In Level A of the Treemendous Science! unit, students will explore trees and collect tree data to develop understandings about how trees grow, the roles trees play in ecological systems, and the ways in which trees and humans interact.
Level A is built on the following two Kindergarten Performance Expectations for Life Science and Environmental Science included in the Next Generation Science Standards (NGSS):
- K-LS1-1 – From Molecules to Organisms: Structures and Processes. Use observations to describe patterns of what plants and animals (including humans) need to survive.
- K-ESS2-1 – Earth’s Systems. Use and share observations of local weather conditions to describe patterns over time.
The following essential questions articulate big-picture concepts that allow Level A students to connect knowledge across academic standards, crosscutting concepts, and disciplinary core ideas:
- What patterns do you observe in your tree over time?
- What evidence can you find of how weather impacts your tree?
- Students will analyze tree data, beginning with their own prior experiences and advancing to collecting, recording, and reporting data.
- Students will use observations to describe patterns in the natural world to answer scientific questions.
Level A activities support student understanding of the following science concepts, which are derived from NGSS’s crosscutting concepts, disciplinary core ideas, and scientific and engineering practices.
- All animals need food in order to live and grow. They obtain their food from plants or from other animals. Plants need water and light to live and grow.
- Weather is the combination of sunlight, wind, snow or rain, and temperature in a particular region at a particular time. People measure these conditions to describe and record the weather and to notice patterns over time.
- People can make observations using the senses of sight, sound, taste, smell, and touch.
- Patterns help us to make predictions.
Assessing Student Learning
The Evaluate tab for Level A includes suggestions for:
- Pre-Assessment, which uses student-generated products from the Engage: Picture a Tree lesson.
- Formative Assessment, which can help you gauge student understanding midway through Level A lessons.
- Final Performance Assessment, which should be conducted after the completion of the lessons, and which includes a rubric for assessing student learning.
Each Level A activity includes a Getting Ready section, which describes how to prepare for teaching that activity.
For Level A as a whole, we recommend finding an area with several trees on or near the school grounds that your class can visit over the course of the year. Be sure to check the site for any hazards such as deep holes, sharp objects, or poisonous or irritating plants.
See Literature Connections to find other resources for teaching this level.
|Engage: Picture a Tree||Getting Ready: 5 Minutes
Class Time: 30 Minutes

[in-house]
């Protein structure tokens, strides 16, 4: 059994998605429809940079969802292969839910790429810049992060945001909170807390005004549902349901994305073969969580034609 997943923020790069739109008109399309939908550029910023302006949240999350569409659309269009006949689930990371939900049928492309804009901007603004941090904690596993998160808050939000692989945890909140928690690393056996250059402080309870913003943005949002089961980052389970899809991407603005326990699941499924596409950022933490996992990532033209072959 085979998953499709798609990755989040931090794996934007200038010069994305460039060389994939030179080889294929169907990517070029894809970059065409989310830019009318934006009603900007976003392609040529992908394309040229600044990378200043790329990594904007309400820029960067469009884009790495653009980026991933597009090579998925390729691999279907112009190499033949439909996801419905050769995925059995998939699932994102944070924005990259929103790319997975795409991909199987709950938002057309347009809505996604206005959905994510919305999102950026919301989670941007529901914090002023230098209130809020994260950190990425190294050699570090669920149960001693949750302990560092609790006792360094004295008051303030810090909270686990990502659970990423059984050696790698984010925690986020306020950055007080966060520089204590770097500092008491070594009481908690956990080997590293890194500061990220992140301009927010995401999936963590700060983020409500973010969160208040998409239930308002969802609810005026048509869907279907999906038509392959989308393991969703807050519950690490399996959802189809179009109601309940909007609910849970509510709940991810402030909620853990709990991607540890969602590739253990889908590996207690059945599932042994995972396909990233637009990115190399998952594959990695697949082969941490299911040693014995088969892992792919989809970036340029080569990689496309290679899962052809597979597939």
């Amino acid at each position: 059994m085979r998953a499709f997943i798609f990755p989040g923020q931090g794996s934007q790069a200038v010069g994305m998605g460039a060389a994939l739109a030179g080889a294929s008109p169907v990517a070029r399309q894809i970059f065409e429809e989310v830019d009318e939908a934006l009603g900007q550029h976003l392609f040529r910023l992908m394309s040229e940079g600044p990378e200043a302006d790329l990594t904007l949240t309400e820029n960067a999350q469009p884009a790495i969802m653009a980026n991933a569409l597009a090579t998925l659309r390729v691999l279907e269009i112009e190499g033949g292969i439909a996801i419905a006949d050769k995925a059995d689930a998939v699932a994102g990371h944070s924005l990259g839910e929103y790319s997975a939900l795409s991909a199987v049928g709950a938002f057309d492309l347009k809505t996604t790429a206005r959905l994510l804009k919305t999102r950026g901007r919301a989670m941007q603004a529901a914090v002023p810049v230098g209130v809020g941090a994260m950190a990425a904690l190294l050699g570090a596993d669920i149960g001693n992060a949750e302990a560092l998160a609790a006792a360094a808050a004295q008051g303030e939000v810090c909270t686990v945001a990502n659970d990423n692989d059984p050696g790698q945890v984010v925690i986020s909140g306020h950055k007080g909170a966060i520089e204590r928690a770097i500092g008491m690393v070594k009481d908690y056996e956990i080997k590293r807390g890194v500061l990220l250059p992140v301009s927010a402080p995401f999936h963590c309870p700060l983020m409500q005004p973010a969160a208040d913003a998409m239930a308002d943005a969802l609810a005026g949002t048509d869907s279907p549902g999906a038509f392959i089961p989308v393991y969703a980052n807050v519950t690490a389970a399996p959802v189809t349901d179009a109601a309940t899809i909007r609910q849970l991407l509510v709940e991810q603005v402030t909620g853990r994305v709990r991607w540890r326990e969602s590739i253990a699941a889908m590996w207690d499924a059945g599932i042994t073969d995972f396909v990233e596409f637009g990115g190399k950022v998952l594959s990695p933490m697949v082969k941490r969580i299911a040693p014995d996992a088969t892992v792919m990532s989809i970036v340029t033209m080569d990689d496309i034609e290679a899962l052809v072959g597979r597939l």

|1: The Closer You Look||Getting Ready: 10 Minutes
Class Time: 50 Minutes
|2: To Be a Tree||Getting Ready: 25 Minutes
Class Time: 50 Minutes
|3: Adopt a Tree||Getting Ready: 15 Minutes
Class Time: 50 Minutes, then ongoing visits throughout the year
You may use the Key Vocabulary: Level A student page to introduce students to the following vocabulary terms or to review or assess their mastery of these terms. Note that the definitions below are geared for students, while the definitions that “pop up” within the activity text online are geared for the teacher.
|Bark||The outer covering of a tree.|
|Cone||A hard, woody fruit from a pine or fir tree.|
|Flower||The part of a plant that makes seeds or fruit.|
|Leaf||The flat green part of a plant that grows from a stem or branch.|
|Nut||A small, dry fruit with a hard shell that grows on some trees and other plants.|
|Roots||The parts of a plant that grow underground.|
PLT Conceptual Framework
|Lesson||Conceptual Framework Connection|
|Engage: Picture a Tree||4.1 Populations of organisms exhibit variations in size and structure as a result of adaptations to their habitats.|
|1: The Closer You Look||4.1 Populations of organisms exhibit variations in size and structure as a result of adaptations to their habitats.|
|2: To Be a Tree||4.1 Populations of organisms exhibit variations in size and structure as a result of adaptations to their habitats.
4.2 The structure and scale of ecosystems are influenced by environmental factors such as soil type, climate, availability of water, and human activities.
|3: Adopt a Tree||2.1 Organisms are interdependent and depend on nonliving components of the Earth.
5.3 Ecosystems change over time through patterns of growth and succession. They are also affected by other phenomena, such as disease, insects, fire, weather, climate, and human intervention.
See Standards Connections in the Appendices for a list of standards addressed in Treemendous Science! Level A activities.